“Records Confirm that Pilgrims and Wampanoags lived in Harmony for First 50 Years.”

BOSTON, MA (SEND2PRESS NEWSWIRE) — A group of agitated Wampanoags disrupted the presentations at the Mayor’s Office of New Bostonians at City Hall on November 18, when descendants of the Mayflower Pilgrims and Wampanoag Chief Massasoit presented their uplifting original records and journals, in attempt to lift the cloud surrounding the history of Thanksgiving and the first 50 years of the Plymouth Plantation. The thorough cross-cultural research of the descendents revealed “a shining time when our diverse cultures had a meeting of hearts and minds and lived in harmony,” agreed Paul “Deerfoot” Weeden, a descendent of Massasoit and Orator of the Pokanoket Tribe of the Wampanoag Nation, and Connie Baxter Marlow, a descendent of Priscilla Mullins and John Alden (of “Speak for yourself John”), according to Native Voices Foundation (NVF).

(c) Send2PressAs the descendants were sharing their research and perspectives, some unhappy members of the Wampanoag Nation entered and dominated the question and answer period, led by Joanne Dunn of Massachusetts Indian Affairs. “We’ve been ignored and negated, yet we have value and played a role and want to be recognized,” cried Linda Coombs.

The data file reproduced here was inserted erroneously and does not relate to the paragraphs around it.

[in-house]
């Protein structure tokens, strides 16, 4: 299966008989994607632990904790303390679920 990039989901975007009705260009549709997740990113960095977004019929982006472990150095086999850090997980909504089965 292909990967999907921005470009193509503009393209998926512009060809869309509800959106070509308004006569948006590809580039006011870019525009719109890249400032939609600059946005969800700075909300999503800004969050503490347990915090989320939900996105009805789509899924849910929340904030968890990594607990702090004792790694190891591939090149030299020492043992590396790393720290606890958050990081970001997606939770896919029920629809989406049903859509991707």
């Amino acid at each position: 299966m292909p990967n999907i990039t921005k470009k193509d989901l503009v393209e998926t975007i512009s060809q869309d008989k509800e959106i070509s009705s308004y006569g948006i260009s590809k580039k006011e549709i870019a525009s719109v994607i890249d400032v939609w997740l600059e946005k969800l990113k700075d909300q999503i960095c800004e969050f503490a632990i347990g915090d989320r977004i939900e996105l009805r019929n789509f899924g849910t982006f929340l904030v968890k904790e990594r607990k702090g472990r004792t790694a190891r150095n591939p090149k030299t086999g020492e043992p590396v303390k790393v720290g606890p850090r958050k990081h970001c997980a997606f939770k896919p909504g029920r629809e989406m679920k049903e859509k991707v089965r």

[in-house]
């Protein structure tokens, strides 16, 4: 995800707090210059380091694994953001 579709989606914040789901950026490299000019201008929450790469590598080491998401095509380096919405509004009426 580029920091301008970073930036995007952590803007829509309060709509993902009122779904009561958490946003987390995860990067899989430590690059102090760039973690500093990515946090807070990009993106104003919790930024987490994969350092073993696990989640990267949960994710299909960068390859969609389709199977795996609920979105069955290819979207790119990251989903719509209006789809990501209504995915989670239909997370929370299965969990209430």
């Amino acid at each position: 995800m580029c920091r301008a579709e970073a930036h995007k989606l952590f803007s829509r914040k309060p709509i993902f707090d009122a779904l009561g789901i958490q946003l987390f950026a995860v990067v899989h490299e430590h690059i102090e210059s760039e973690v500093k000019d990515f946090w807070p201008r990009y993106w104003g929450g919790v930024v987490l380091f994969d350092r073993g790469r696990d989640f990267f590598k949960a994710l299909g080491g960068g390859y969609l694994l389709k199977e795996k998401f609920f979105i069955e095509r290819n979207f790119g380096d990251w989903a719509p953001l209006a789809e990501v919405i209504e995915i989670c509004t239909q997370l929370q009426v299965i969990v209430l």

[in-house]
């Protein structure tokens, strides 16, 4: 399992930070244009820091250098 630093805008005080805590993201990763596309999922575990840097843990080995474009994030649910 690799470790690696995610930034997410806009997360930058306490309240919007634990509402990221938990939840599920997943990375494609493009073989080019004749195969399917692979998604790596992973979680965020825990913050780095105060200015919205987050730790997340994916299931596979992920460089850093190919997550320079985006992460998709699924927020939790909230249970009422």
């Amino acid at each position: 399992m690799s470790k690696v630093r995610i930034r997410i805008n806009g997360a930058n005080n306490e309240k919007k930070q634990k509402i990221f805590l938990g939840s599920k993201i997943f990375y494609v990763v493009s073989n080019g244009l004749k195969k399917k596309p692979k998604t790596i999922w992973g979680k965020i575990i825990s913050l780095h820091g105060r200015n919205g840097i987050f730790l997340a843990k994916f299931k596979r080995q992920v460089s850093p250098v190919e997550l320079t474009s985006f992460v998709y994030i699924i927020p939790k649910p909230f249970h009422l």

*(Photo Caption: Mayflower descendent, Connie Baxter Marlow, a former executive director of “Ski the Rockies,” alongside the Mayflower II in England. Connie envisioned this clarification event. Photo credit: Scott W. Snare.)

“As a champion of Native peoples, Connie showed great compassion for their presentation of the tragic true stories of what the English did in a different place and time,” according to Tom Dostou, an Algonquin observer. From his experience in winning his personal battle against negative thinking, which only creates more heartache, Dostou sees this “as a time to acknowledge the past, learn from these lessons, and move on to a brighter future for all the children.”

“Their pain is totally understandable from what befell the Indian Nations, who in respecting all life, welcomed the Europeans as Creator’s children,” explains Marlow, a philosopher and futurist. “Few have understood this advanced world view and the role Massasoit’s people and the Pilgrims have together played in the evolution of the ‘American mind,’ which holds the clues to how the live in peace and abundance.”

Marlow retraced the footsteps of the Pilgrims, who were Cambridge-educated Separatist leaders of their community in Scrooby, England. When the Bible was printed in English in the early 1600’s, these seekers began to question the absolute power of the Monarchy and Church. They had to escape England to seek spiritual freedom first in Leiden, Holland, culminating at Cape Cod with the signing of the Mayflower Compact before setting foot on land, and establishing the Plymouth Colony. The Compact is one of America’s first “Freedom Documents” which gave birth to a fledgling democracy in Plymouth, similar to that of most of the councils of the American Indian Nations.